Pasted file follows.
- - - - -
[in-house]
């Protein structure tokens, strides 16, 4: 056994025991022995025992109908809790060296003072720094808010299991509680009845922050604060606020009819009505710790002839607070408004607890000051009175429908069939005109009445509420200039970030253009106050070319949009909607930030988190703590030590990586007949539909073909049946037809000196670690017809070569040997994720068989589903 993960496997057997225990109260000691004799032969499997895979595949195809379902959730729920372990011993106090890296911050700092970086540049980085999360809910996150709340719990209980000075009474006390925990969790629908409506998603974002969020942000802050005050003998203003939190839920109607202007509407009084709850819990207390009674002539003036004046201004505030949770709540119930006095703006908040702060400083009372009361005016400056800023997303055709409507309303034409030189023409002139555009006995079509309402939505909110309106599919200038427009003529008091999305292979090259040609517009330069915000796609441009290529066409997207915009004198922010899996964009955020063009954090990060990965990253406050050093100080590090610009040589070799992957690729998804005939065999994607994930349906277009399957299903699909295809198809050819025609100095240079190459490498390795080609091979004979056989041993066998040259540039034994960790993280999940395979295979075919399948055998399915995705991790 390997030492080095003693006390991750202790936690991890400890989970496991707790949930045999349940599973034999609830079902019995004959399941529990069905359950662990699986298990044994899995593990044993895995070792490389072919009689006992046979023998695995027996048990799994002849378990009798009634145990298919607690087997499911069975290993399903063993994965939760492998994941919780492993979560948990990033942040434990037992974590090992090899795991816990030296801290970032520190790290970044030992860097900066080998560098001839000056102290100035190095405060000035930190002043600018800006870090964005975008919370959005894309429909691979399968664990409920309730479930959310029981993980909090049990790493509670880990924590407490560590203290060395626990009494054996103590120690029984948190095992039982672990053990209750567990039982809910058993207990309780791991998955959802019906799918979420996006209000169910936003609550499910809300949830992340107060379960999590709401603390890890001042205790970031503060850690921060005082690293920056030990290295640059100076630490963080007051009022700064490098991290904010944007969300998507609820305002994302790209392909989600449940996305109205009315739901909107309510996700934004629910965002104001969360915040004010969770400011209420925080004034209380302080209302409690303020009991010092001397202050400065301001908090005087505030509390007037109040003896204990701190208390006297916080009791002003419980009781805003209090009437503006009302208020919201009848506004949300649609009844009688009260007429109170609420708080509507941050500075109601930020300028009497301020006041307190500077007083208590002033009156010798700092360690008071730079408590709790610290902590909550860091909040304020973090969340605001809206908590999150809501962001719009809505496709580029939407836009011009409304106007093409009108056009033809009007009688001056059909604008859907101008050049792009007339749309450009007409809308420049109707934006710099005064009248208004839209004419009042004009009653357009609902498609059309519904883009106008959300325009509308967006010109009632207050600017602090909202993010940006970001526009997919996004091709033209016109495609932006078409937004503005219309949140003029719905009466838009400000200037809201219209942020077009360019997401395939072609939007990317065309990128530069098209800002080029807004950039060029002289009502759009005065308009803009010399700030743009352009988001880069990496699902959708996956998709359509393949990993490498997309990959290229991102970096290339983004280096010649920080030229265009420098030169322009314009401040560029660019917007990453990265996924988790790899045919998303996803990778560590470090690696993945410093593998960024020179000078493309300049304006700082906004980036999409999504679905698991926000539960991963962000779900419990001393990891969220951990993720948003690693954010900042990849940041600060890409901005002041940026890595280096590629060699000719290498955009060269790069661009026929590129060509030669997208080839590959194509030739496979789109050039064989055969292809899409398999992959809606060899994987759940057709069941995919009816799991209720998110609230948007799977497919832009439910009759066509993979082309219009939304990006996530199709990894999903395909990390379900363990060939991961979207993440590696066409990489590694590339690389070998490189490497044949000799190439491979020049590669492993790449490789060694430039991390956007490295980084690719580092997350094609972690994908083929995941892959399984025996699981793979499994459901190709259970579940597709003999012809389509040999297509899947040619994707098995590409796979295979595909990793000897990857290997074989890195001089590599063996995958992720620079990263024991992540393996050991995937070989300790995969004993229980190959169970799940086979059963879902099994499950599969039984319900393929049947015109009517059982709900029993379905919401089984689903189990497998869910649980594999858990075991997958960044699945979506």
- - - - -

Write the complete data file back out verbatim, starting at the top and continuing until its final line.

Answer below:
[in-house]
């Protein structure tokens, strides 16, 4: 056994025991022995025992109908809790060296003072720094808010299991509680009845922050604060606020009819009505710790002839607070408004607890000051009175429908069939005109009445509420200039970030253009106050070319949009909607930030988190703590030590990586007949539909073909049946037809000196670690017809070569040997994720068989589903 993960496997057997225990109260000691004799032969499997895979595949195809379902959730729920372990011993106090890296911050700092970086540049980085999360809910996150709340719990209980000075009474006390925990969790629908409506998603974002969020942000802050005050003998203003939190839920109607202007509407009084709850819990207390009674002539003036004046201004505030949770709540119930006095703006908040702060400083009372009361005016400056800023997303055709409507309303034409030189023409002139555009006995079509309402939505909110309106599919200038427009003529008091999305292979090259040609517009330069915000796609441009290529066409997207915009004198922010899996964009955020063009954090990060990965990253406050050093100080590090610009040589070799992957690729998804005939065999994607994930349906277009399957299903699909295809198809050819025609100095240079190459490498390795080609091979004979056989041993066998040259540039034994960790993280999940395979295979075919399948055998399915995705991790 390997030492080095003693006390991750202790936690991890400890989970496991707790949930045999349940599973034999609830079902019995004959399941529990069905359950662990699986298990044994899995593990044993895995070792490389072919009689006992046979023998695995027996048990799994002849378990009798009634145990298919607690087997499911069975290993399903063993994965939760492998994941919780492993979560948990990033942040434990037992974590090992090899795991816990030296801290970032520190790290970044030992860097900066080998560098001839000056102290100035190095405060000035930190002043600018800006870090964005975008919370959005894309429909691979399968664990409920309730479930959310029981993980909090049990790493509670880990924590407490560590203290060395626990009494054996103590120690029984948190095992039982672990053990209750567990039982809910058993207990309780791991998955959802019906799918979420996006209000169910936003609550499910809300949830992340107060379960999590709401603390890890001042205790970031503060850690921060005082690293920056030990290295640059100076630490963080007051009022700064490098991290904010944007969300998507609820305002994302790209392909989600449940996305109205009315739901909107309510996700934004629910965002104001969360915040004010969770400011209420925080004034209380302080209302409690303020009991010092001397202050400065301001908090005087505030509390007037109040003896204990701190208390006297916080009791002003419980009781805003209090009437503006009302208020919201009848506004949300649609009844009688009260007429109170609420708080509507941050500075109601930020300028009497301020006041307190500077007083208590002033009156010798700092360690008071730079408590709790610290902590909550860091909040304020973090969340605001809206908590999150809501962001719009809505496709580029939407836009011009409304106007093409009108056009033809009007009688001056059909604008859907101008050049792009007339749309450009007409809308420049109707934006710099005064009248208004839209004419009042004009009653357009609902498609059309519904883009106008959300325009509308967006010109009632207050600017602090909202993010940006970001526009997919996004091709033209016109495609932006078409937004503005219309949140003029719905009466838009400000200037809201219209942020077009360019997401395939072609939007990317065309990128530069098209800002080029807004950039060029002289009502759009005065308009803009010399700030743009352009988001880069990496699902959708996956998709359509393949990993490498997309990959290229991102970096290339983004280096010649920080030229265009420098030169322009314009401040560029660019917007990453990265996924988790790899045919998303996803990778560590470090690696993945410093593998960024020179000078493309300049304006700082906004980036999409999504679905698991926000539960991963962000779900419990001393990891969220951990993720948003690693954010900042990849940041600060890409901005002041940026890595280096590629060699000719290498955009060269790069661009026929590129060509030669997208080839590959194509030739496979789109050039064989055969292809899409398999992959809606060899994987759940057709069941995919009816799991209720998110609230948007799977497919832009439910009759066509993979082309219009939304990006996530199709990894999903395909990390379900363990060939991961979207993440590696066409990489590694590339690389070998490189490497044949000799190439491979020049590669492993790449490789060694430039991390956007490295980084690719580092997350094609972690994908083929995941892959399984025996699981793979499994459901190709259970579940597709003999012809389509040999297509899947040619994707098995590409796979295979595909990793000897990857290997074989890195001089590599063996995958992720620079990263024991992540393996050991995937070989300790995969004993229980190959169970799940086979059963879902099994499950599969039984319900393929049947015109009517059982709900029993379905919401089984689903189990497998869910649980594999858990075991997958960044699945979506």